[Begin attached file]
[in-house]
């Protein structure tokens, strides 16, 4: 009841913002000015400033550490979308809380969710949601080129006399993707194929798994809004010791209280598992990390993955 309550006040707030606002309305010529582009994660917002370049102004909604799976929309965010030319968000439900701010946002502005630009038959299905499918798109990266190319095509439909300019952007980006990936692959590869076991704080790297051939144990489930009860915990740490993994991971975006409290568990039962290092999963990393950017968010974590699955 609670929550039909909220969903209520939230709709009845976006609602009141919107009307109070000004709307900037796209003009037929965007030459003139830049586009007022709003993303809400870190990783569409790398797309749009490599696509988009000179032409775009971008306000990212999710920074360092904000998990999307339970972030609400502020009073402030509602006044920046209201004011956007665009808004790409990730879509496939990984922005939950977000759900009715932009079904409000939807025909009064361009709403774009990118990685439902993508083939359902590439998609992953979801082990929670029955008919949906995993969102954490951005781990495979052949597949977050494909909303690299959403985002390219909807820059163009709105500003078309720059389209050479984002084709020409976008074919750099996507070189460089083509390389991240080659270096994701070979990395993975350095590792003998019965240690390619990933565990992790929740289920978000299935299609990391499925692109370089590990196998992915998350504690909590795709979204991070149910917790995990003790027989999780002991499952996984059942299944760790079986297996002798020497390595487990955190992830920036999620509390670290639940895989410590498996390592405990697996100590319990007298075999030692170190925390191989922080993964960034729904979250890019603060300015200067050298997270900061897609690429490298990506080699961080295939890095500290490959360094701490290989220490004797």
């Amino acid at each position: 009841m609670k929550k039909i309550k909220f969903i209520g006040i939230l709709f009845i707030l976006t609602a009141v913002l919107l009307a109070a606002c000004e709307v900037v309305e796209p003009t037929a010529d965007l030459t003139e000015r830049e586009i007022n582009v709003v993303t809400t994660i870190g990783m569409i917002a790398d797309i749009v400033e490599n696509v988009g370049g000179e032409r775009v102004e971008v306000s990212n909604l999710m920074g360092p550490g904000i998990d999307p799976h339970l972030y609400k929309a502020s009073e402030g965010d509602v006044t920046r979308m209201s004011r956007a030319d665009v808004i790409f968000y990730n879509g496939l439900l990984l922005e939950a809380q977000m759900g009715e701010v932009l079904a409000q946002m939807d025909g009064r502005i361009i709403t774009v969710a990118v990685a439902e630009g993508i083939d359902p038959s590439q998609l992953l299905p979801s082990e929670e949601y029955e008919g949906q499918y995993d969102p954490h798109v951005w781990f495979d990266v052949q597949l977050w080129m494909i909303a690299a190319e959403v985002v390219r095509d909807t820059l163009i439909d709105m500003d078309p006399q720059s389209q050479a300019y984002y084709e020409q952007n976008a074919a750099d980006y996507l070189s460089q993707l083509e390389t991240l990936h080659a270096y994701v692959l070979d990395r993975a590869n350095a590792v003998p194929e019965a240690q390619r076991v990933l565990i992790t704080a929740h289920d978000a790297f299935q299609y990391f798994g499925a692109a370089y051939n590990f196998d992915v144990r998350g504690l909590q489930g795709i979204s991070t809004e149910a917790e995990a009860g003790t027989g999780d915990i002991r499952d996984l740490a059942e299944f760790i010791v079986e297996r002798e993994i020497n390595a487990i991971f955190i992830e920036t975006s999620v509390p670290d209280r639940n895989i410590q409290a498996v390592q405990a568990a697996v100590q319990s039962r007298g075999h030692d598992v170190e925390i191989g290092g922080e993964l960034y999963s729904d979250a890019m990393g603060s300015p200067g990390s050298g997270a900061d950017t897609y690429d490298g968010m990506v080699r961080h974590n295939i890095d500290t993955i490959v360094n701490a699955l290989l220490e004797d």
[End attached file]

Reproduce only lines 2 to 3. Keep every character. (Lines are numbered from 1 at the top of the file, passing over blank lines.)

């Protein structure tokens, strides 16, 4: 009841913002000015400033550490979308809380969710949601080129006399993707194929798994809004010791209280598992990390993955 309550006040707030606002309305010529582009994660917002370049102004909604799976929309965010030319968000439900701010946002502005630009038959299905499918798109990266190319095509439909300019952007980006990936692959590869076991704080790297051939144990489930009860915990740490993994991971975006409290568990039962290092999963990393950017968010974590699955 609670929550039909909220969903209520939230709709009845976006609602009141919107009307109070000004709307900037796209003009037929965007030459003139830049586009007022709003993303809400870190990783569409790398797309749009490599696509988009000179032409775009971008306000990212999710920074360092904000998990999307339970972030609400502020009073402030509602006044920046209201004011956007665009808004790409990730879509496939990984922005939950977000759900009715932009079904409000939807025909009064361009709403774009990118990685439902993508083939359902590439998609992953979801082990929670029955008919949906995993969102954490951005781990495979052949597949977050494909909303690299959403985002390219909807820059163009709105500003078309720059389209050479984002084709020409976008074919750099996507070189460089083509390389991240080659270096994701070979990395993975350095590792003998019965240690390619990933565990992790929740289920978000299935299609990391499925692109370089590990196998992915998350504690909590795709979204991070149910917790995990003790027989999780002991499952996984059942299944760790079986297996002798020497390595487990955190992830920036999620509390670290639940895989410590498996390592405990697996100590319990007298075999030692170190925390191989922080993964960034729904979250890019603060300015200067050298997270900061897609690429490298990506080699961080295939890095500290490959360094701490290989220490004797």
């Amino acid at each position: 009841m609670k929550k039909i309550k909220f969903i209520g006040i939230l709709f009845i707030l976006t609602a009141v913002l919107l009307a109070a606002c000004e709307v900037v309305e796209p003009t037929a010529d965007l030459t003139e000015r830049e586009i007022n582009v709003v993303t809400t994660i870190g990783m569409i917002a790398d797309i749009v400033e490599n696509v988009g370049g000179e032409r775009v102004e971008v306000s990212n909604l999710m920074g360092p550490g904000i998990d999307p799976h339970l972030y609400k929309a502020s009073e402030g965010d509602v006044t920046r979308m209201s004011r956007a030319d665009v808004i790409f968000y990730n879509g496939l439900l990984l922005e939950a809380q977000m759900g009715e701010v932009l079904a409000q946002m939807d025909g009064r502005i361009i709403t774009v969710a990118v990685a439902e630009g993508i083939d359902p038959s590439q998609l992953l299905p979801s082990e929670e949601y029955e008919g949906q499918y995993d969102p954490h798109v951005w781990f495979d990266v052949q597949l977050w080129m494909i909303a690299a190319e959403v985002v390219r095509d909807t820059l163009i439909d709105m500003d078309p006399q720059s389209q050479a300019y984002y084709e020409q952007n976008a074919a750099d980006y996507l070189s460089q993707l083509e390389t991240l990936h080659a270096y994701v692959l070979d990395r993975a590869n350095a590792v003998p194929e019965a240690q390619r076991v990933l565990i992790t704080a929740h289920d978000a790297f299935q299609y990391f798994g499925a692109a370089y051939n590990f196998d992915v144990r998350g504690l909590q489930g795709i979204s991070t809004e149910a917790e995990a009860g003790t027989g999780d915990i002991r499952d996984l740490a059942e299944f760790i010791v079986e297996r002798e993994i020497n390595a487990i991971f955190i992830e920036t975006s999620v509390p670290d209280r639940n895989i410590q409290a498996v390592q405990a568990a697996v100590q319990s039962r007298g075999h030692d598992v170190e925390i191989g290092g922080e993964l960034y999963s729904d979250a890019m990393g603060s300015p200067g990390s050298g997270a900061d950017t897609y690429d490298g968010m990506v080699r961080h974590n295939i890095d500290t993955i490959v360094n701490a699955l290989l220490e004797d």